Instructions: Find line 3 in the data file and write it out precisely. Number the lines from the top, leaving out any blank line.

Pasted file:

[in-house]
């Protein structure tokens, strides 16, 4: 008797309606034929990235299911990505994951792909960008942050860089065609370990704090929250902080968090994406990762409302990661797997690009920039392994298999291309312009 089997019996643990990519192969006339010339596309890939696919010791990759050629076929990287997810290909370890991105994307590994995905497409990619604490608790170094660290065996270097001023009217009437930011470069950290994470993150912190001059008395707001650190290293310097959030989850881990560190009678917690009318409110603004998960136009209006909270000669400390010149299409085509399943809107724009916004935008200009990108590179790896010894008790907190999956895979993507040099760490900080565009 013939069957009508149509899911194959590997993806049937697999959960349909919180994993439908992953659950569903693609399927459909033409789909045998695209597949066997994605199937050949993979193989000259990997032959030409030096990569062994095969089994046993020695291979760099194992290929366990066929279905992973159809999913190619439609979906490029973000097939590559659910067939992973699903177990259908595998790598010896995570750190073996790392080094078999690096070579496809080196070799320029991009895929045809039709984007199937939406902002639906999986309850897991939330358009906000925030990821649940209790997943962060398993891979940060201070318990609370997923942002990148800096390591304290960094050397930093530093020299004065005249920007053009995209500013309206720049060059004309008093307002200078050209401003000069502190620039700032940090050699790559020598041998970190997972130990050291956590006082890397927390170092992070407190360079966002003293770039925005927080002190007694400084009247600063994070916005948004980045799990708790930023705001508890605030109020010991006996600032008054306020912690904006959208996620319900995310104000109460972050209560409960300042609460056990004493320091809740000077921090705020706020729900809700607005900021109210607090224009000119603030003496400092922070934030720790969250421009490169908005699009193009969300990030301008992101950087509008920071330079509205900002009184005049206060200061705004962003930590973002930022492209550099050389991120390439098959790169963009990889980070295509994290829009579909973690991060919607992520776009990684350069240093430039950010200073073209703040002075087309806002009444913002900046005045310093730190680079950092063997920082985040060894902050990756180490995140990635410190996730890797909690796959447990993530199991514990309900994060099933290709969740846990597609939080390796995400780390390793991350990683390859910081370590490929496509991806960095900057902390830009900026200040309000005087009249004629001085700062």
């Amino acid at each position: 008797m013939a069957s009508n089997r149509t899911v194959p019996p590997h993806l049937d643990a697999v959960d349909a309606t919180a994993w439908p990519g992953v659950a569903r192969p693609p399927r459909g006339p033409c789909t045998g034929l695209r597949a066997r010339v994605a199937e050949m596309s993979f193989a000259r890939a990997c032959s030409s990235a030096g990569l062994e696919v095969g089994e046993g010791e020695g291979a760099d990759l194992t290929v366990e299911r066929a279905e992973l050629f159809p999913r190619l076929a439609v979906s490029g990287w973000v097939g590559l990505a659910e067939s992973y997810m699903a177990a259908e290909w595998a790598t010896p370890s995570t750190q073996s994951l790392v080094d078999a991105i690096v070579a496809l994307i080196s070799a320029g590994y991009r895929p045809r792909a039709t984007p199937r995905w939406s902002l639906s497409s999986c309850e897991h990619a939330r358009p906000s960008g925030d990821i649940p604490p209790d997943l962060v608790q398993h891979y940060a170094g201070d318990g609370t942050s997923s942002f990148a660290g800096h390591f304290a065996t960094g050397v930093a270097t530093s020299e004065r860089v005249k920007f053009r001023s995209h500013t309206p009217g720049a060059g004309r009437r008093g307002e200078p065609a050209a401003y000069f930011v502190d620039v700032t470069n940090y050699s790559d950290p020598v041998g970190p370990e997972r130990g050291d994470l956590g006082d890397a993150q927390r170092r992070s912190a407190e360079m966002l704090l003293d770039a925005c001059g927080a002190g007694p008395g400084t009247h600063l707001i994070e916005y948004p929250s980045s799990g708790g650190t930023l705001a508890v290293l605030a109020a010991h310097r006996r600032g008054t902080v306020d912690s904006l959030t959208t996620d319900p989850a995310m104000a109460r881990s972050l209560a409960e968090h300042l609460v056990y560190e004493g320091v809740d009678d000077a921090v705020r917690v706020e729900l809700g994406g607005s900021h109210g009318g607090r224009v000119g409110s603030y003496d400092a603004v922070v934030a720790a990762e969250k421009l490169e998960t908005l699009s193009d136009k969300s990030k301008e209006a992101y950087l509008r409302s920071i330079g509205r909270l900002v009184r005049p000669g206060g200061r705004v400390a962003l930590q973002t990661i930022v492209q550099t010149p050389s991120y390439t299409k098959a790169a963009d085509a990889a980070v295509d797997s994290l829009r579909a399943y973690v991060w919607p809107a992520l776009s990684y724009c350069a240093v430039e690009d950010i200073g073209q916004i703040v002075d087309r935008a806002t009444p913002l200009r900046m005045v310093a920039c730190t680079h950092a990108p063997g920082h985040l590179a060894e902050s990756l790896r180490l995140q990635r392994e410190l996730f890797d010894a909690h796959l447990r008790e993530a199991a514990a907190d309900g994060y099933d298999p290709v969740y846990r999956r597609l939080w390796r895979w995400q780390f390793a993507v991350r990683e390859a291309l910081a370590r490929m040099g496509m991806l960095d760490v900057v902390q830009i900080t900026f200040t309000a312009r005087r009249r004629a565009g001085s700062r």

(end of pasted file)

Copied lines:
């Amino acid at each position: 008797m013939a069957s009508n089997r149509t899911v194959p019996p590997h993806l049937d643990a697999v959960d349909a309606t919180a994993w439908p990519g992953v659950a569903r192969p693609p399927r459909g006339p033409c789909t045998g034929l695209r597949a066997r010339v994605a199937e050949m596309s993979f193989a000259r890939a990997c032959s030409s990235a030096g990569l062994e696919v095969g089994e046993g010791e020695g291979a760099d990759l194992t290929v366990e299911r066929a279905e992973l050629f159809p999913r190619l076929a439609v979906s490029g990287w973000v097939g590559l990505a659910e067939s992973y997810m699903a177990a259908e290909w595998a790598t010896p370890s995570t750190q073996s994951l790392v080094d078999a991105i690096v070579a496809l994307i080196s070799a320029g590994y991009r895929p045809r792909a039709t984007p199937r995905w939406s902002l639906s497409s999986c309850e897991h990619a939330r358009p906000s960008g925030d990821i649940p604490p209790d997943l962060v608790q398993h891979y940060a170094g201070d318990g609370t942050s997923s942002f990148a660290g800096h390591f304290a065996t960094g050397v930093a270097t530093s020299e004065r860089v005249k920007f053009r001023s995209h500013t309206p009217g720049a060059g004309r009437r008093g307002e200078p065609a050209a401003y000069f930011v502190d620039v700032t470069n940090y050699s790559d950290p020598v041998g970190p370990e997972r130990g050291d994470l956590g006082d890397a993150q927390r170092r992070s912190a407190e360079m966002l704090l003293d770039a925005c001059g927080a002190g007694p008395g400084t009247h600063l707001i994070e916005y948004p929250s980045s799990g708790g650190t930023l705001a508890v290293l605030a109020a010991h310097r006996r600032g008054t902080v306020d912690s904006l959030t959208t996620d319900p989850a995310m104000a109460r881990s972050l209560a409960e968090h300042l609460v056990y560190e004493g320091v809740d009678d000077a921090v705020r917690v706020e729900l809700g994406g607005s900021h109210g009318g607090r224009v000119g409110s603030y003496d400092a603004v922070v934030a720790a990762e969250k421009l490169e998960t908005l699009s193009d136009k969300s990030k301008e209006a992101y950087l509008r409302s920071i330079g509205r909270l900002v009184r005049p000669g206060g200061r705004v400390a962003l930590q973002t990661i930022v492209q550099t010149p050389s991120y390439t299409k098959a790169a963009d085509a990889a980070v295509d797997s994290l829009r579909a399943y973690v991060w919607p809107a992520l776009s990684y724009c350069a240093v430039e690009d950010i200073g073209q916004i703040v002075d087309r935008a806002t009444p913002l200009r900046m005045v310093a920039c730190t680079h950092a990108p063997g920082h985040l590179a060894e902050s990756l790896r180490l995140q990635r392994e410190l996730f890797d010894a909690h796959l447990r008790e993530a199991a514990a907190d309900g994060y099933d298999p290709v969740y846990r999956r597609l939080w390796r895979w995400q780390f390793a993507v991350r990683e390859a291309l910081a370590r490929m040099g496509m991806l960095d760490v900057v902390q830009i900080t900026f200040t309000a312009r005087r009249r004629a565009g001085s700062r």